This week I've asked Marc Parrish, a friend who has extensive experience managing big data for the high-tech industry, to provide his views for this column, based on a previous article he wrote for The Atlantic online.
Big data refers to an accumulation of information that is so big, it's not possible to manage it using commonly used software and personal computers. Instead, it’s often managed in the cloud using massively parallel software running on hundreds of servers at one time.
In Marc's previous work in senior marketing positions at Egghead, Palm and Barnes & Noble, he has pioneered the use of big data and cloud database technologies to spot trends, anticipate customer needs, manage sales data, understand the buying process, and much more.
Big data and America's gun problem
By Marc Parrish
Big data needs to be unleashed on America's persistent gun violence. After the rates of gun violence plummeted in the 1990s, the last 10 years have seen little change in gun homicide rates. We should do better.
We need a national database of gun owners, firearm and ammunition purchases.
Even with no new restrictions on the guns we buy, data can arm us. Simple math and the power of crowds can red flag those at risk, not only for committing violence against others, but against themselves.
During my entire business experience, I have noted that the more open the access has been to the data, the more insightful the resulting decisions are. As a nation, we would do better.
Some privacy advocates and the NRA may hate this idea, but an open national database of ammunition and gun purchases can lead us toward the knowledge needed to save lives.
In the majority of the shooting sprees that have shocked America, there have been patterns of behavior in the purchases immediately beforehand that could have warned us of the impending disasters. Most involved a quick, massive buildup of arms in an uncomplicated pattern by individuals with mental health issues.
In the past few weeks, since the massacre of the Newtown children, many have attempted to analyze our meager data. But there is no public data available that provides information on the weapons and ammunition that are being bought by individuals. Ironically, this information already exists in the sales records of the hundreds of retailers who sell these items.
Though we call this information big data, a database that tracks ammunition and gun purchases would be, in fact, tiny.
According to the ATF, about 4.5 million new firearms, including approximately 2 million handguns, are sold in the United States every year, along with approximately 2 million additional secondhand guns. No one knows how much ammunition is sold yearly in the country, but as a yardstick, the U.S. military bought 1.8 billion rounds in 2005.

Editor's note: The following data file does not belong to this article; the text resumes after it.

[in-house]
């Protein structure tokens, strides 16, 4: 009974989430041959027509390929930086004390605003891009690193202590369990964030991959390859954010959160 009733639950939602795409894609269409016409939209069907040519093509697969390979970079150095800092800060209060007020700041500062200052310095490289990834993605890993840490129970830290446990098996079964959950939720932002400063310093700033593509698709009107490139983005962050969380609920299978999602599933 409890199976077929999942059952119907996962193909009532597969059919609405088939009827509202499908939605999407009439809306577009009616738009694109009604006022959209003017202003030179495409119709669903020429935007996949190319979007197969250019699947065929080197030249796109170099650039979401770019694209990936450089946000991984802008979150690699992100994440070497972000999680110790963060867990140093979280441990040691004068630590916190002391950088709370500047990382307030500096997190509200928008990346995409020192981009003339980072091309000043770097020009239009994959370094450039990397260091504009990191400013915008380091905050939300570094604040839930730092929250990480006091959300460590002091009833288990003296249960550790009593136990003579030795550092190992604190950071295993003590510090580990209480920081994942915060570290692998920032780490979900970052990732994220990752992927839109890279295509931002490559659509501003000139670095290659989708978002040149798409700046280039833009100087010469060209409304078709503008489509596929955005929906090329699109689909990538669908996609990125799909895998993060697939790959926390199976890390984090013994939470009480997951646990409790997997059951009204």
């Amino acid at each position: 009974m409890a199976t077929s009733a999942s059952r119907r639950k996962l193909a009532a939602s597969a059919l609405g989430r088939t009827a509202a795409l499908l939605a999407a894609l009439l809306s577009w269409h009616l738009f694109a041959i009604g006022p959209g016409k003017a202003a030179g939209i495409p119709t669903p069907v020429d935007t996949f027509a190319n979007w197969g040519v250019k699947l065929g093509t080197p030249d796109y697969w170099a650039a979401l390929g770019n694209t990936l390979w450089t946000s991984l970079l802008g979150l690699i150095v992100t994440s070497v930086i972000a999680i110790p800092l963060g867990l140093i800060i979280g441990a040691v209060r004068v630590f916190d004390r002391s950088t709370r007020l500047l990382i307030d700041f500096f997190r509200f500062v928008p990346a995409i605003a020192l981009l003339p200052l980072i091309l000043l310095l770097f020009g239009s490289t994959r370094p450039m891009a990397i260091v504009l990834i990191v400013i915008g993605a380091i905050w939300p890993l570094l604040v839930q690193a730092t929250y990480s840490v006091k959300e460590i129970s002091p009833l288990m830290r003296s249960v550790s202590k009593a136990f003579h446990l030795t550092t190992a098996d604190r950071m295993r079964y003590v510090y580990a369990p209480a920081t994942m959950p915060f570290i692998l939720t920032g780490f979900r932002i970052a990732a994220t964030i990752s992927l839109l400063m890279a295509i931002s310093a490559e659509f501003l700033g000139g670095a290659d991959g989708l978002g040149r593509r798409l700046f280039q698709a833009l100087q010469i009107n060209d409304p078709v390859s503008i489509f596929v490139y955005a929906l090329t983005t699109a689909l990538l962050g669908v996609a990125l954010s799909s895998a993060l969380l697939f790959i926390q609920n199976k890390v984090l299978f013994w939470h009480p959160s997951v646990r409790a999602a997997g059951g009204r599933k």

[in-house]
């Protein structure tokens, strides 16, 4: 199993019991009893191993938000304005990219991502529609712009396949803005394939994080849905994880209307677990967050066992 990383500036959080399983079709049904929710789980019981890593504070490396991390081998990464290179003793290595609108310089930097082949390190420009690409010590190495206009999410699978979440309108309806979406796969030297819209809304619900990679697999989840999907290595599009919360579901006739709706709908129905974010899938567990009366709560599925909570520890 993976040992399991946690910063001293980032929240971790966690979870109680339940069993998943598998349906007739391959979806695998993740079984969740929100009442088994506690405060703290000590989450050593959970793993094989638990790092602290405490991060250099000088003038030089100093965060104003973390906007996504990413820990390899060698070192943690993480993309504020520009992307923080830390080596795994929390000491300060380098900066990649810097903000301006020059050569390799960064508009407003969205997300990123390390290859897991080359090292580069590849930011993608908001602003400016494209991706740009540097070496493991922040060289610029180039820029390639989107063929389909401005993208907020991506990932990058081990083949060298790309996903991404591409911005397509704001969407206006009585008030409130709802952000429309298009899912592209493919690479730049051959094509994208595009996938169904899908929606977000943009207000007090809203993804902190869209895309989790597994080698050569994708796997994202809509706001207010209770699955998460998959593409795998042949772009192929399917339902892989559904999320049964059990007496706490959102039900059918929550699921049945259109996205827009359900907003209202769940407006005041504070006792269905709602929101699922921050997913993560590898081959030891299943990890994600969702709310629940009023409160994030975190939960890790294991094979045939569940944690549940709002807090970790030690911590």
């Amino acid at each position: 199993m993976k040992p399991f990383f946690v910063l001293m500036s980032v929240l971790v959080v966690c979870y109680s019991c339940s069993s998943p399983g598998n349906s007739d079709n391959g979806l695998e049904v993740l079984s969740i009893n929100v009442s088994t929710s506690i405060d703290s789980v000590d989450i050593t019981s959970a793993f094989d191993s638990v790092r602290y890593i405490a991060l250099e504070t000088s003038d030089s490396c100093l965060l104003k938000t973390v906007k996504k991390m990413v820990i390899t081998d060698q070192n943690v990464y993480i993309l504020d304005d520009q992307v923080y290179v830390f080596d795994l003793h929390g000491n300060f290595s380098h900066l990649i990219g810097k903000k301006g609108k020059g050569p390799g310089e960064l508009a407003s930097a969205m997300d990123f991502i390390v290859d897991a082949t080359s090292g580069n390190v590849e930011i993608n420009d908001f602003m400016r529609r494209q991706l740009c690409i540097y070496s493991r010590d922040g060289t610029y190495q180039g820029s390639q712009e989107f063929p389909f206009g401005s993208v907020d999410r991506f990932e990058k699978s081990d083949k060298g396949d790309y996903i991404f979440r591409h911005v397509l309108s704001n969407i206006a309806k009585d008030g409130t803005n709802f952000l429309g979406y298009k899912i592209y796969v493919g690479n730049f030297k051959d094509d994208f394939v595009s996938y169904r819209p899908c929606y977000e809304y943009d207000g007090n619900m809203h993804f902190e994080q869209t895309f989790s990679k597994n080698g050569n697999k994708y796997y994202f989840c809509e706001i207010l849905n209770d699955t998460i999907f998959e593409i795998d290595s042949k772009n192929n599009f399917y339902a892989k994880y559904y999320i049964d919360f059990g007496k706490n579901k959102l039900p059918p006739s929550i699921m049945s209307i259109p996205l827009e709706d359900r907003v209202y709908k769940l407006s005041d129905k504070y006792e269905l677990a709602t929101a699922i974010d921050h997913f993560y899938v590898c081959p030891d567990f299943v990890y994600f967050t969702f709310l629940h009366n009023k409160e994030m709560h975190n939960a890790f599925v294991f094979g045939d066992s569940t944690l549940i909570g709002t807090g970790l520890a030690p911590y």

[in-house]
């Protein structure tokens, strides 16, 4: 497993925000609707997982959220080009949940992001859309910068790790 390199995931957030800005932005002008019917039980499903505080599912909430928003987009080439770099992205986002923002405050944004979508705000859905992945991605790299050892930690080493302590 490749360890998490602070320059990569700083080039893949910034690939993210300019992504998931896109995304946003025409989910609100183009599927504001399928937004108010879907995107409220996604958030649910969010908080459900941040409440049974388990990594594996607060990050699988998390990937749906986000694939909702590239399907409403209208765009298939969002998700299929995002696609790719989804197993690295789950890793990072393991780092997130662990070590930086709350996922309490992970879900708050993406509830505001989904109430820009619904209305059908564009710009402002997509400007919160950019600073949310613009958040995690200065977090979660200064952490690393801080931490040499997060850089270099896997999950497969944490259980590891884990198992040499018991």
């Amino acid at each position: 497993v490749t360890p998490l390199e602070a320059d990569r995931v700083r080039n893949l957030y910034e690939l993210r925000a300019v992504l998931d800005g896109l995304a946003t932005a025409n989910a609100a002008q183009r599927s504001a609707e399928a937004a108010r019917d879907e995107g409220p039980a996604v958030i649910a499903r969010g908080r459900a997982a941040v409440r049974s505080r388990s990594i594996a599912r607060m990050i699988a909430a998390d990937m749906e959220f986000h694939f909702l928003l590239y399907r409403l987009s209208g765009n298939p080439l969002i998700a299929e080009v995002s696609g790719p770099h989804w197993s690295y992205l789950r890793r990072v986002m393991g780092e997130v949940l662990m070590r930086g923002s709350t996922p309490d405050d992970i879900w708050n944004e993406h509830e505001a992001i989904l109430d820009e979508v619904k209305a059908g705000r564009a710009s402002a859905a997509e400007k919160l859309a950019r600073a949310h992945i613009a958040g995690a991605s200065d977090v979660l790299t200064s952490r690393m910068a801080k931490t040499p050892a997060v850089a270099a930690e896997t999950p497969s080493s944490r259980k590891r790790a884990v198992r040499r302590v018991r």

That sounds like a lot -- but it isn't. This data would fit on a thumb drive.
By numerical contrast, Netflix, with 24 million users, will stream several billion movies this year, and Walmart sees many times this in a single day of transactions. Twitter had 150 million tweets about the 2012 London Olympics, and 12 million in the first hour after Osama bin Laden was killed.
Big, complicated data, this is not. But the political will to create a firearm and ammunition purchasing database will need to be massive if we're ever going to have one. There has been political paralysis for decades as tens of thousands of Americans die every year from gun violence.
Keep in mind that the Second Amendment's first line, before it gets to the “right to bear arms,” states, “A well regulated militia being necessary to the security of a free state.” Tracking weapons would seem to be part of regulating the militia -- in fact every state’s National Guard and the U.S. military maintains records of its weapons and ammunition. Most states, however, don't even require a license to buy or keep a gun.
The NRA's opposing argument will be that collecting data will be an invasion of privacy for gun owners. But in our post-9/11 world, we already have ample precedents to do this. Go into any airport and see what happens when you try and buy a ticket with cash on the next flight out. You will not board the flight without security calling you aside for questioning.
Go into a pharmacy in dozens of states and buy cold medicine, and you will be asked for ID and tracked in the NPLEX database. Go on the Internet and read that the cellphone carriers told Congress that U.S. law enforcement made a staggering 1.3 millions requests for customer text messages, caller locations, and other information just in 2011. And that the number of requests has doubled in the last five years. Most of this cell phone data is requested without even a warrant issued by a judge.
There is no outrage by the American public over any of this, even though it causes citizens inconvenience and invades their privacy. We are willing to permit much when we are convinced that it is in the interest of government making us safer. Getting carded for cold medicine does not bother anyone as a freedom limiter.
Ammo, handguns and rifle purchases have been excluded from the simple tracking mechanisms and from the scrutiny of algorithms that these other pursuits are subjected to.
After all, flying on a plane, buying cold medicine, and using your cellphone are much more common (so more people are tracked) than purchasing a weapon, and much less dangerous.
To keep us safe, our government has decided it needs the brightest mathematical minds to analyze records on the former and not the latter.
Imagine if that were to change. Armed only with data, we could begin to see the patterns between guns and ammunition purchases and violence, and to flag those people most at risk of doing harm.
We're one of the most technologically advanced nations in the world. Let’s put some of that technology to work for the common good and to save lives.